Calling a Stored Procedure via CallableStatement

Use a CallableStatement any time you wish to execute a stored procedure on the server:


CallableStatement cstmt = con.prepareCall(“{CALL STPROC1 (?)}”);
cstmt.setString(1, “foo”);
ResultSet rs = cstmt.executeQuery();
rs.next();
int value = rs.getInt(1);

Hot Tip

CallableStatements can return resultSets, even when inserting data on the server. If the application doesn’t know if results should be returned, check for results by issuing a call to getMoreResults() after execution.

DRIVER TYPES AND ARCHITECTURE

TYPE 1: The JDBC-ODBC Bridge

The JDBC-ODBC Bridge was the architecture that the first JDBC drivers adopted. This architecture requires an implementation of the JDBC API that then translates the incoming JDBC calls to the appropriate ODBC calls using the JNI (Java Native Interface). The requests are then sent to the underlying ODBC driver (which at the time was just a shell over the database native client libraries). The bridge implementation shipped with the JDK so you only needed the ODBC drivers and native DB client libraries to get started. Although this was a klunky and headache prone approach, it worked.

JDBC-ODBC

TYPE 2: Client Based

The next generation of JDBC Drivers was the ever popular Type 2 driver architecture. This architecture eliminated the need for the ODBC driver and instead directly called the native client libraries shipped by the database vendors. This was quickly adopted by the DB vendors as it was quick and inexpensive to implement since they could reuse the existing C/C++ based native libraries. This choice still left Java developers worrying about version and platform compatibility issues (i.e. client version 6 is not supported on HP-Itanium processors).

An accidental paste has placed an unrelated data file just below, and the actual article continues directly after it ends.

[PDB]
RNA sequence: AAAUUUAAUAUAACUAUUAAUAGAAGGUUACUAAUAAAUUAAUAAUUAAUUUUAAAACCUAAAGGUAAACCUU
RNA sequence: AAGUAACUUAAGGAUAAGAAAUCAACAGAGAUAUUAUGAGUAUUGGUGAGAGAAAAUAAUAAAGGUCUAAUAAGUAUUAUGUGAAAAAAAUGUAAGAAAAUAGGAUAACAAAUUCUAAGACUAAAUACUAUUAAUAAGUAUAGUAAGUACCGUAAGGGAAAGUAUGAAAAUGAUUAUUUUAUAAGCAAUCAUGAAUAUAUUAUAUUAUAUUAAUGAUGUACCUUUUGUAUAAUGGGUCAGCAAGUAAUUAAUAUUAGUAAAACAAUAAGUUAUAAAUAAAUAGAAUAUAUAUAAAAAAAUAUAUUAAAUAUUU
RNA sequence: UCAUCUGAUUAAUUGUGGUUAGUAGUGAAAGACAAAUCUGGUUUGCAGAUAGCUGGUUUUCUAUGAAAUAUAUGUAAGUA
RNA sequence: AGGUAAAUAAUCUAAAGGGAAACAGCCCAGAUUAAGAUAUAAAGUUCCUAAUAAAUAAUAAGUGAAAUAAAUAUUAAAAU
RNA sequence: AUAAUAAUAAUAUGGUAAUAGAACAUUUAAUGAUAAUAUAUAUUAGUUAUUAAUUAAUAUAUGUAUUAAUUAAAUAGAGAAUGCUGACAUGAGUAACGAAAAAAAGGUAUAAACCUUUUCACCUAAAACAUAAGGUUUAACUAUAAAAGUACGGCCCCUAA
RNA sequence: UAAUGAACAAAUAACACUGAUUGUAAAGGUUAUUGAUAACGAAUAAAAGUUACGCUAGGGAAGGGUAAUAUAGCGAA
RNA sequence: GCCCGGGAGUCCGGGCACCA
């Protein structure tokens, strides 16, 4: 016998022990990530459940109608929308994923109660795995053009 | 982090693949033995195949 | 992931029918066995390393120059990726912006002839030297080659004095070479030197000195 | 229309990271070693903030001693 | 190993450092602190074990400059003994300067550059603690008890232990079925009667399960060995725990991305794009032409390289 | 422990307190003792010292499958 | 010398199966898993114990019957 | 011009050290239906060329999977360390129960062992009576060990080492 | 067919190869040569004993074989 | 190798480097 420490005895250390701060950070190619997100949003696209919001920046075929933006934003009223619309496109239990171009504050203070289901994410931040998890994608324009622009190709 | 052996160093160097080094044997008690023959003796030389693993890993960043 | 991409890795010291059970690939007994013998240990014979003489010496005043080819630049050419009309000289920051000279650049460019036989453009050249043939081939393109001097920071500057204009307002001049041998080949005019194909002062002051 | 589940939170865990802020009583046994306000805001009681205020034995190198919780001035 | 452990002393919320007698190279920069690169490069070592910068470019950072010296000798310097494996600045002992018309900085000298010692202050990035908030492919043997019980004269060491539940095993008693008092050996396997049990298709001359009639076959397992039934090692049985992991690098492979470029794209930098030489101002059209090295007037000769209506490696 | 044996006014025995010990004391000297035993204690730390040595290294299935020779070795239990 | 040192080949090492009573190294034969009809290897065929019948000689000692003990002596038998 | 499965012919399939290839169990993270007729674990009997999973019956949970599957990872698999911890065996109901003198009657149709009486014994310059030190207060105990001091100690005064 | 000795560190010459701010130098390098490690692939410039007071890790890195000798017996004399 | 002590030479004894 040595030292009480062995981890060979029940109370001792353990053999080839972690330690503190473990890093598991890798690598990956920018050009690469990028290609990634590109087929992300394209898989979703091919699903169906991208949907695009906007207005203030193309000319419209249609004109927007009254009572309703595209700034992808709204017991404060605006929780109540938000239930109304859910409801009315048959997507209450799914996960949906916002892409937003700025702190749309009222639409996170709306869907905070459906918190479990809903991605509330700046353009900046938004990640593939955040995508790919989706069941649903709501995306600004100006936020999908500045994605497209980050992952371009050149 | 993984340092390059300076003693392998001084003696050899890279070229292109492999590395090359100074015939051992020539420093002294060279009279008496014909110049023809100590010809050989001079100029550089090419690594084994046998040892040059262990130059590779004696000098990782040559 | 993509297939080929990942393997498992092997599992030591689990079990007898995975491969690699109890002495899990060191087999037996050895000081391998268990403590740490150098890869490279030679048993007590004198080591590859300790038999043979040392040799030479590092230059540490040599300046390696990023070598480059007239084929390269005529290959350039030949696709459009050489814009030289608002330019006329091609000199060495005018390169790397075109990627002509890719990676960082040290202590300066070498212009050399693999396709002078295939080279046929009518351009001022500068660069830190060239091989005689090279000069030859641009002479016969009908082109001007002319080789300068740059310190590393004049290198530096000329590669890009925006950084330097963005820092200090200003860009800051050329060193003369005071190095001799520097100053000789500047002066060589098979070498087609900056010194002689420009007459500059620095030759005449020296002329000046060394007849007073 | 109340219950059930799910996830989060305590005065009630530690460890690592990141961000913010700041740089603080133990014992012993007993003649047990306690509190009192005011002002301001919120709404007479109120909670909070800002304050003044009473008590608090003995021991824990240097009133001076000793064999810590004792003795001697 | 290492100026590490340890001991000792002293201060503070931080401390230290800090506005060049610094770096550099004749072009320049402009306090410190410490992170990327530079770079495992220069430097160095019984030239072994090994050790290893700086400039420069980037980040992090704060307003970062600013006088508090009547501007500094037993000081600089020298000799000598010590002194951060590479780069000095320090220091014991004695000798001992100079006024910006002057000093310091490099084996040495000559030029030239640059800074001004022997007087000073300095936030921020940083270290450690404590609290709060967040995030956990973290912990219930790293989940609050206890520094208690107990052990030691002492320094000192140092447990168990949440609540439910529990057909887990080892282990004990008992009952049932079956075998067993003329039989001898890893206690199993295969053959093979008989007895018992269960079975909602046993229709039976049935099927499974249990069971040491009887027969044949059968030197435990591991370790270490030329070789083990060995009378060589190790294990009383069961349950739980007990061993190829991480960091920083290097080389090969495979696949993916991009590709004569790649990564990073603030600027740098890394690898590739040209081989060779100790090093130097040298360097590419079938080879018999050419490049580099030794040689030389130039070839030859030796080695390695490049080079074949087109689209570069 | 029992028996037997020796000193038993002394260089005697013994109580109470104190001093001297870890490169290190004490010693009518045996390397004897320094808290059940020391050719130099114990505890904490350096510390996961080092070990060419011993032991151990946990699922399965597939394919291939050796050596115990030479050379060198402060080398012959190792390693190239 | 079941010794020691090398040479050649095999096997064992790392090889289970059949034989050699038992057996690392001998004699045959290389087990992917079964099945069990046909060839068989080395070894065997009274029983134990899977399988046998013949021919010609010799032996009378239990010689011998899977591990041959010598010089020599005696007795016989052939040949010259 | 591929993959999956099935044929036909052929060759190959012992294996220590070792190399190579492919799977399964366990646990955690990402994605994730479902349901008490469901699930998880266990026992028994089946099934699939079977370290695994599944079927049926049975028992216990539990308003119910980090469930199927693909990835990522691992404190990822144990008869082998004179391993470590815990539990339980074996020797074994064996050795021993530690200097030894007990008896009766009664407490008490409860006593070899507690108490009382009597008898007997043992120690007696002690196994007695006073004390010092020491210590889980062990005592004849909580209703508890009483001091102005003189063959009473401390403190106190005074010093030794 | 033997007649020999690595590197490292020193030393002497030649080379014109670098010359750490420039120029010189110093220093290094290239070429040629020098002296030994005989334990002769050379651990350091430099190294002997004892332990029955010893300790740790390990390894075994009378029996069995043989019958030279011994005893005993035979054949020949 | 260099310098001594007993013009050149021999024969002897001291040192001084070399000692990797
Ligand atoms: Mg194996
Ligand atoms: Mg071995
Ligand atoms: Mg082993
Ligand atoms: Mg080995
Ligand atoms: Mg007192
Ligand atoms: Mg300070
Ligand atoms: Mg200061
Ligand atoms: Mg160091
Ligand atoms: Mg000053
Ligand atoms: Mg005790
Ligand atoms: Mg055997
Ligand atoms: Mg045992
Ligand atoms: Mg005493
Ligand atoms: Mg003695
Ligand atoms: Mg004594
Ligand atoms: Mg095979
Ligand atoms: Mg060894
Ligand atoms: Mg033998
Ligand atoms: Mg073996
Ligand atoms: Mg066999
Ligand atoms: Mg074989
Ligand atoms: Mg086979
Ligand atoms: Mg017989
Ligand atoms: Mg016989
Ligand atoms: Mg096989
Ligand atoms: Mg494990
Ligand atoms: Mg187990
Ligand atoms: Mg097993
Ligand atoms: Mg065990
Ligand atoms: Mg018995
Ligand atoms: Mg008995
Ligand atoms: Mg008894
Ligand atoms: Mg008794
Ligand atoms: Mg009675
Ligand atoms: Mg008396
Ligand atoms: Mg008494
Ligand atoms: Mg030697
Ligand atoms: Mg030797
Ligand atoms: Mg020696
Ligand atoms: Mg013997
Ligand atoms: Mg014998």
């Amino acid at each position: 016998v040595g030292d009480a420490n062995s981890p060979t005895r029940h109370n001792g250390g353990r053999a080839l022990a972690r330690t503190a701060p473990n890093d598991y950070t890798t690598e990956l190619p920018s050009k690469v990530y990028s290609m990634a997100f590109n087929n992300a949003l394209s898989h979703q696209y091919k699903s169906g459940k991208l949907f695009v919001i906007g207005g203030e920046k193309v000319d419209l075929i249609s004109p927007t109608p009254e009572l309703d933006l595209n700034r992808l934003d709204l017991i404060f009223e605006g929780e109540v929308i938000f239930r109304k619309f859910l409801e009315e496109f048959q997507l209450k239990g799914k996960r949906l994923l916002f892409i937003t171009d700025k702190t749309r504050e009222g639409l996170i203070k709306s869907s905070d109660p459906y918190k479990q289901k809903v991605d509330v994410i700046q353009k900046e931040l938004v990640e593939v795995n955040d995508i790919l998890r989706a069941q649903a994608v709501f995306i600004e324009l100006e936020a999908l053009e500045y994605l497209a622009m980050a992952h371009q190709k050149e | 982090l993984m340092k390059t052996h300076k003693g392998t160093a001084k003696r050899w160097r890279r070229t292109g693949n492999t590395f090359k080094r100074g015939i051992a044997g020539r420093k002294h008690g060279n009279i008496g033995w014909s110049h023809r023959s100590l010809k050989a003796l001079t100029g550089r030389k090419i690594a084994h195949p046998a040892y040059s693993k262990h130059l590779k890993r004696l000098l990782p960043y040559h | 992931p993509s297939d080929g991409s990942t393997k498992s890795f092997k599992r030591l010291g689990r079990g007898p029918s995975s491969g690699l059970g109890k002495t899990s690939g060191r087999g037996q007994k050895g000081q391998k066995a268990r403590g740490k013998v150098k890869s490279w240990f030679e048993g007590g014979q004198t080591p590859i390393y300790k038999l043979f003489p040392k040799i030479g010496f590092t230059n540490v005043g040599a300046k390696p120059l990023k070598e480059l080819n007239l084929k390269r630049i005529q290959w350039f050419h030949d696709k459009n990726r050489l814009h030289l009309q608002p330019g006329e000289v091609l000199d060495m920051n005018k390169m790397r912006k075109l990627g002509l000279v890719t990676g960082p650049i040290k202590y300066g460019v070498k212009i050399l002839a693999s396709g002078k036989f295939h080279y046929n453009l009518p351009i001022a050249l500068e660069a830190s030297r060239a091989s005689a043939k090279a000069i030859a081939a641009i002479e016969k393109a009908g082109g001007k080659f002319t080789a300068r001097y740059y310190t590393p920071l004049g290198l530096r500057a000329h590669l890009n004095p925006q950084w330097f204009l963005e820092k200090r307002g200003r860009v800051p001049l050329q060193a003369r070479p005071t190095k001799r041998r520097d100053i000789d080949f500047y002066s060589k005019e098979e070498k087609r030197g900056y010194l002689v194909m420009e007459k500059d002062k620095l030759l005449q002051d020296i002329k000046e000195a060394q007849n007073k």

ODBC

Hot Tip

Some vendors still do their new development in their native clients first. So, don’t assume that if their website states that the JDBC driver supports Kerberos that they mean their Type 4 driver – they may mean Type 2!

TYPE 3: Two Tier Architecture

Type 3 drivers sought to be a 100% Java solution but never really gained much traction. Type 3 drivers had a Java client component and a Java server component, where the latter actually talked to the database. Although this was technically a full Java solution, the database vendors did not like this approach as it was costly – they would have to rewrite their native client libraries which were all C/C++. In addition, this didn’t increase the architectural efficiency as we are really still a 3 tier architecture so it is easy to see why this was never a popular choice.

Two

TYPE 4: Wire Protocol Drivers

The most popular JDBC driver architecture to date is Type 4. This architecture encapsulates the entirety of the JDBC API implementation along with all the logic for communicating directly with the database in a single driver. This allows for easy deployment and streamlines the development process by having a single tier and a small driver all in a 100% java package.

driver

Hot Tip

Type 4 drivers have been the traditional favorite of Java application developers since its inception due to the clean design and ease of use; drop in the driver jar and you’re up and running!

TYPE 5: NEW!

While not yet officially sanctioned by the JDBC Expert Group, there is quite a bit of discussion surrounding the new Type 5 driver proposal in the JDBC community. Getting down to the real functional differences, we see this list as the requirements for Type 5 Drivers as follows:

Codeless Configuration The ability to modify options, check statistics and interact with the driver while it is running. Typically through a standard JMX MBean.
Performance Architecture Drivers specifically designed for multi-core, 64 bit, and virtualized environments.
Clean Spec Implementation Strict adherence to the JDBC standard, solving problems within the specification instead of using proprietary methods that promote vendor lock-in.